The Dying Season

Illustration by Rose Jaffe

the leaves deadened
because it’s the dying season
and I’m walking on your grandmother
just as you’ve stood on mine
scanning verdant fields
lost among flat plaques
are we really so afraid
to hide our corpses in the grass
leaves and dirt and drippings from trees
my hand gets cold sweeping past names clean
my feet grow cold walking over them

—Adriana Rewald, LSA senior

Dear Lloyd Carr

Tuesday pointed me towards home. I heard you’re retiring
But it wasn’t until I left Ann Arbor nestled into the backseat of a
Taxi that I watched the red brake lights bleed into each other and I realized
You’re leaving home. We’re all moving in circles on highways with
Yellow lights streaming and windshield wipers moving
Back-and-forth back-and-forth, but this is the end for you.
The monolithic stadium, empty except for its echoing, bare except
For its memories, spiraling tightly in the air, above your head.

In the Detroit Airport I walked palm against the windows and
Hugged it all to myself: the old couple ahead talking of Prague
And its antiques, the stewardess’ combed blonde strands,
The child tottering uncertainly on the escalator. I took them with me,

Packed them into my suitcase, thought of you, wondered how you would
Fit so many Saturday mornings—the crowd, the students,
The parties, the locker room, the players, the stress, the cameras—into your baggage.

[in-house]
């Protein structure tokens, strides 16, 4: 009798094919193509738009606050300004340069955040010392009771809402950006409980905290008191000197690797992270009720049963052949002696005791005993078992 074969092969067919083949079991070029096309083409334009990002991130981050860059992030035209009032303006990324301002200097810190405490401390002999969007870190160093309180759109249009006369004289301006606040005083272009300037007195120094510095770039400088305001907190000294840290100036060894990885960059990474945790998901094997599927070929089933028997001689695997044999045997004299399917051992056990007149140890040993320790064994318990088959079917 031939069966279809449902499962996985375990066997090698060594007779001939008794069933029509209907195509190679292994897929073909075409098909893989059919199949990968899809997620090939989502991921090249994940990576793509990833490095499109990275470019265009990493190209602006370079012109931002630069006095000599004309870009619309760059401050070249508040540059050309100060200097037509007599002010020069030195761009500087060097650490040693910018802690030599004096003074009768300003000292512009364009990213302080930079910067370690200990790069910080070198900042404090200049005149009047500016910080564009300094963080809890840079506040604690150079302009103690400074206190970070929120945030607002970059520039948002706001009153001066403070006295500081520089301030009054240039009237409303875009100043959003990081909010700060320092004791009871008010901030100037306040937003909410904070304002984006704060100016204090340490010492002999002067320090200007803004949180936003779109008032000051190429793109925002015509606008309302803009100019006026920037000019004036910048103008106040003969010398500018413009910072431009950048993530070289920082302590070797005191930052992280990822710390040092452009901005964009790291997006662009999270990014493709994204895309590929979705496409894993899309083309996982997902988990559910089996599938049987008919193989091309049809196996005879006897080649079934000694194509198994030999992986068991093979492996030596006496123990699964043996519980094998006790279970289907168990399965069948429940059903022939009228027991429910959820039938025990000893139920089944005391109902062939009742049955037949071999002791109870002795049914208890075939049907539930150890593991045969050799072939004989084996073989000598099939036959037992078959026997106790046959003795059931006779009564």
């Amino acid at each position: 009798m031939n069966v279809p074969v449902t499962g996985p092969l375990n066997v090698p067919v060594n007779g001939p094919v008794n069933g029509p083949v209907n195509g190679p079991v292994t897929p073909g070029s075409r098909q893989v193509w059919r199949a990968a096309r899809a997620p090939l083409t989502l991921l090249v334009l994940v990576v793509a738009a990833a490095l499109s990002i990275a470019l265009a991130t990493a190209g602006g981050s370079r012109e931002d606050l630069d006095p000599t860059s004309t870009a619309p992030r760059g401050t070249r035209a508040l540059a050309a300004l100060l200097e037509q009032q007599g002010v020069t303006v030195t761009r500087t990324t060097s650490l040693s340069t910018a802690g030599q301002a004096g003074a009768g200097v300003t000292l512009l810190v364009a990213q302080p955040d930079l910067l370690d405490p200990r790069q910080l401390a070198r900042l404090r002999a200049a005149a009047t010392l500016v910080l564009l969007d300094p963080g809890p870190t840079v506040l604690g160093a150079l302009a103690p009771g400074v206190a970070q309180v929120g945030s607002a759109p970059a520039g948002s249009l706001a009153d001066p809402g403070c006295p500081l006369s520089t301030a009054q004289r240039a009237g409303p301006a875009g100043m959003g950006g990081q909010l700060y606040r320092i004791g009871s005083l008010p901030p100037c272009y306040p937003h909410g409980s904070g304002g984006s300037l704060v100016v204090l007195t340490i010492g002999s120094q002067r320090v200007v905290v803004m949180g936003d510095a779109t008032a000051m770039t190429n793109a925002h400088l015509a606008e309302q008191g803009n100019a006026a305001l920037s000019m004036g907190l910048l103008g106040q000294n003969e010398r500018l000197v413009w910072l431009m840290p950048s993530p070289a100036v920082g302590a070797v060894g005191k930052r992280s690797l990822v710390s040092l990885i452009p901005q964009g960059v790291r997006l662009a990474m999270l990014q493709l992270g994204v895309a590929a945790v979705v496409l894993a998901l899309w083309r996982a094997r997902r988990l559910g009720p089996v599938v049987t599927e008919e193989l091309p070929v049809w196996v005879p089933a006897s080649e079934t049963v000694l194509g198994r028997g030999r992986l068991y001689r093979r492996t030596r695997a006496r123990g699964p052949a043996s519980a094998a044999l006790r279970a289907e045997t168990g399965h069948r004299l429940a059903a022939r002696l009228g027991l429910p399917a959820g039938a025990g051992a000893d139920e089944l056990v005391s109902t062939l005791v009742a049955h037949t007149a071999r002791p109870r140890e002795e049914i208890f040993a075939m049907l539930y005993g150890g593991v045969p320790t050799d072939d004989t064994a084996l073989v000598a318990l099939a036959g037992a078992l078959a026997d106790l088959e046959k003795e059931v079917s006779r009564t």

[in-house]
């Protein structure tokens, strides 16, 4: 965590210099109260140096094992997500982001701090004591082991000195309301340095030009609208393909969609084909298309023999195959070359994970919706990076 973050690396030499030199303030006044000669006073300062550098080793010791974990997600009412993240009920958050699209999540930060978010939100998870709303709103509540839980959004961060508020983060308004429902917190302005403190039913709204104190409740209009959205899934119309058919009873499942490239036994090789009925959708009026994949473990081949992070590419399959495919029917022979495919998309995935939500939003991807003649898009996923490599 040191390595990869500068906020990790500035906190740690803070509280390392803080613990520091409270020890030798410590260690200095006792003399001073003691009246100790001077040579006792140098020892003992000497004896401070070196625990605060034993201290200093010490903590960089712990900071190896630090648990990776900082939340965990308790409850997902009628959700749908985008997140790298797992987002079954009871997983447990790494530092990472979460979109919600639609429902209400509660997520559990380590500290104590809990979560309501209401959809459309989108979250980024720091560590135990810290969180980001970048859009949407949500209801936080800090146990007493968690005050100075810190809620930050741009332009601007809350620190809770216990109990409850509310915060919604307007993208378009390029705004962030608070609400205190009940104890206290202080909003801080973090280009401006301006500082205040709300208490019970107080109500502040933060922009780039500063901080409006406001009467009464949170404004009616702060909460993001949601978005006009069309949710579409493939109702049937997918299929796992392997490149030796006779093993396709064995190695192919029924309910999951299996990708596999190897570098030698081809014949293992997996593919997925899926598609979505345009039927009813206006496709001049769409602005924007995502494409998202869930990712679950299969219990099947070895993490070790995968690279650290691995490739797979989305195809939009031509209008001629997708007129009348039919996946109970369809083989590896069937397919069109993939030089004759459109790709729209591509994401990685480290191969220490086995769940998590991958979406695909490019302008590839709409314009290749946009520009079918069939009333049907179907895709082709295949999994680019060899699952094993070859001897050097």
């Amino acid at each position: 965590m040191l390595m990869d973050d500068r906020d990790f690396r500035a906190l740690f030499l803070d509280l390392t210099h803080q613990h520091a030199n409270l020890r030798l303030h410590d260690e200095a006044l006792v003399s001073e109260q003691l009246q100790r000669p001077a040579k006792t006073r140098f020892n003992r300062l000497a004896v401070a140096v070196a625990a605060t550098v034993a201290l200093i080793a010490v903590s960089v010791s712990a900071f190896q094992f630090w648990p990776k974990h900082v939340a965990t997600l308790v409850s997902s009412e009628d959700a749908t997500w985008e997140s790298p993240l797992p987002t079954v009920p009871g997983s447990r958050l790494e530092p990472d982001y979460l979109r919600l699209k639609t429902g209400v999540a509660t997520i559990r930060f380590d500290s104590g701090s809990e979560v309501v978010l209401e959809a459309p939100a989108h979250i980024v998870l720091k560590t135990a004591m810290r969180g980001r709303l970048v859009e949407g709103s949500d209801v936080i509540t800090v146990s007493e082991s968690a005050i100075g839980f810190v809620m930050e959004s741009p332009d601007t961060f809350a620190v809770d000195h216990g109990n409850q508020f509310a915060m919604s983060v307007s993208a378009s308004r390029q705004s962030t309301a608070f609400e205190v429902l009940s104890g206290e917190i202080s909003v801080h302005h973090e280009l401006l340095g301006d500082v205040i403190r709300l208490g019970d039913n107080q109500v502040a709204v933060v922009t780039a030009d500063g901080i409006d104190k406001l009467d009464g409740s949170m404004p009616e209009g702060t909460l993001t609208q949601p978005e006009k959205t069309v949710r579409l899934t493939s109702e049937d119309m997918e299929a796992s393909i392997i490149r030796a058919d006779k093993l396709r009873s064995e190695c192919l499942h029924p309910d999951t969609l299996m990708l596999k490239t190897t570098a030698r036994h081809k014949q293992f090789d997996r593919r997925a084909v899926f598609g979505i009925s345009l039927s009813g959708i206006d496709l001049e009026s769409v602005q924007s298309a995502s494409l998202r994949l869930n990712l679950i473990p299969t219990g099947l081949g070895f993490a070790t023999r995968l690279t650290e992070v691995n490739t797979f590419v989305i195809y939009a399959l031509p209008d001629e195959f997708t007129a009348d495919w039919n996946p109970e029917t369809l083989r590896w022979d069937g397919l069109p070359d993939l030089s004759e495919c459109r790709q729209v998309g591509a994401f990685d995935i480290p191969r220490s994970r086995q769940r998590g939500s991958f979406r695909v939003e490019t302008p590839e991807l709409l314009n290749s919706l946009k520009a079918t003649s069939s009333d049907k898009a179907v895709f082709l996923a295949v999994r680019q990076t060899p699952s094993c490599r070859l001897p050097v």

I wondered how you would compact the yellow sun rising over the stadium,
Its rays passing over your eyes, the rush of maize sweeping through your body.

—Laura Beth Winnick, LSA senior

Baggage Claim

after thirty two hours
of sleepwalking,
removing my belt and shoes
for customs,
the magna wand clicking
a typewriter’s symphony
at my crotch,
after the cocoon
of recycled air and
and tinfoil-broiled
meals, babies’
exasperated whines
and jet engines’
cabin-pressured hiss
after the many goodbyes
of my hometown like
rust-colored leaves
blowing in the breeze,
and the loving
hurried cut in my mother’s
voice as she shoos me
down the gate like
a cicada emerging
from its husk,
I stand here,
no excitement
at my new life
as a polyglot,
no music stuck in my head
besides runway ambient
no taste in my mouth
but half-fermented saliva.

I stand here
and I want two things;
my bags and my bed.
Adventure can go fuck itself.

—Gahl Liberzon, LSA junior

The Warmest September

She waits at the crosswalk, huddles near the rows and rows
Of sealed mailboxes in the lobby. Once I saw her dazed
In a beat-up Honda, low to the ground, waiting for the light
To go from yellow to red to green.
Yesterday I peeked over her slouching shoulder:
The crisp handwriting: “Honey, are you happy
There?” Today she clasped her thick sealed response
Standing by the side of the post office leaning
From one knee to the other. She licked one
Stamp, debated two: the second poised on the edge
Of her index finger, anxious for moisture.

The leaves grew from green to yellow to red
And I whispered to them “It’s not something you can
Measure.” Their response: a soft crinkling, a harvest of agreement.

—Laura Beth Winnick, LSA senior

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